Thursday, October 20, 2011

The Church Ladies’ Cookbook

In October, 1970, someone in Rhode Island had a fabulous birthday. I know this because I now own one of the gifts this person received – the Centennial Cookbook of St. Mary’s Episcopal Church in East Providence, Rhode Island. Better yet, the copy was inscribed by the authors.“Happy Birthday and Happy Cooking,” it says, and it’s signed by contributors Frankie Willis and Helen Bromage. Through the magic of the Interweb, I've discovered that the church is still standing; it's pictured here.

I found the cookbook in a twenty-five cent pile at a garage sale this weekend. How it traveled 1,300 miles to make it to that sale is just one of its fascinating mysteries. While I plan to use the book as first prize for this spring’s soup swap (“Joy of Jello” was first prize this fall), I’ve already read it a couple times myself, and I’ve found it riveting stuff.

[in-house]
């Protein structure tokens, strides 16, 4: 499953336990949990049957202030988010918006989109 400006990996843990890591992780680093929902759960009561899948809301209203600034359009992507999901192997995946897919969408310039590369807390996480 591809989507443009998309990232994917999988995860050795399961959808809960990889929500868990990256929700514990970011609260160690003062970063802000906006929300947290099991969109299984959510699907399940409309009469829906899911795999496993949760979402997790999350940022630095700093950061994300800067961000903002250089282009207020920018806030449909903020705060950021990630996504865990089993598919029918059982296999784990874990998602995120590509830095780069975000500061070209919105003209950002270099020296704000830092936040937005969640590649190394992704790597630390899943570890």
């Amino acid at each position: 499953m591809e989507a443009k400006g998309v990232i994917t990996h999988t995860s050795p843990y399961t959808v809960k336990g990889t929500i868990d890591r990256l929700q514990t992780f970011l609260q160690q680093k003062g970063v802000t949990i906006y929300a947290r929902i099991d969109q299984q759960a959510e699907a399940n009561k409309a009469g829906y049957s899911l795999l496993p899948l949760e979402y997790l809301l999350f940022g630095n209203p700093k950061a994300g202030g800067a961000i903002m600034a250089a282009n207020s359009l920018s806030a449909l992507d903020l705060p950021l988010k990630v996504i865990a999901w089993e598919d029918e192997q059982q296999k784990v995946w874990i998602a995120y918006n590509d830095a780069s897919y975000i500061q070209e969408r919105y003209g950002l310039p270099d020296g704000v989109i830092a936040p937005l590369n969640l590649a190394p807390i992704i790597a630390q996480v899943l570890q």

It offers a glimpse into a past where every organization had its own cookbook, typed by the volunteers, run off on mimeograph machines and GBC bound in complementary colors. I imagined every part of the process of putting St. Mary’s offering together. I wondered how the “Cook Book Committee,” as they called themselves, happened to be formed.  Were Suzanne, Helen, Evelyn and Nancy just in the wrong place at the wrong time, or were they thrilled at the honor? Once they got to work, was there a great deal of political infighting regarding which recipes to keep and which to pass over? 

For example, was Hazel Johnston, who submitted the recipe for Grasshopper Pie, (which calls for a quarter cup of crème de menthe and two tablespoons of white crème de cacao), the falling-down drunkard of the congregation, the one who could never be left alone near the communion wine? Maybe she had a long-standing affair with equally pickled Frank Dearnley, who submitted a Low Calorie Egg Nog that called for Dream Whip and rum. Frank and Hazel, with the love, and the sweet tooth, that dared not speak its name.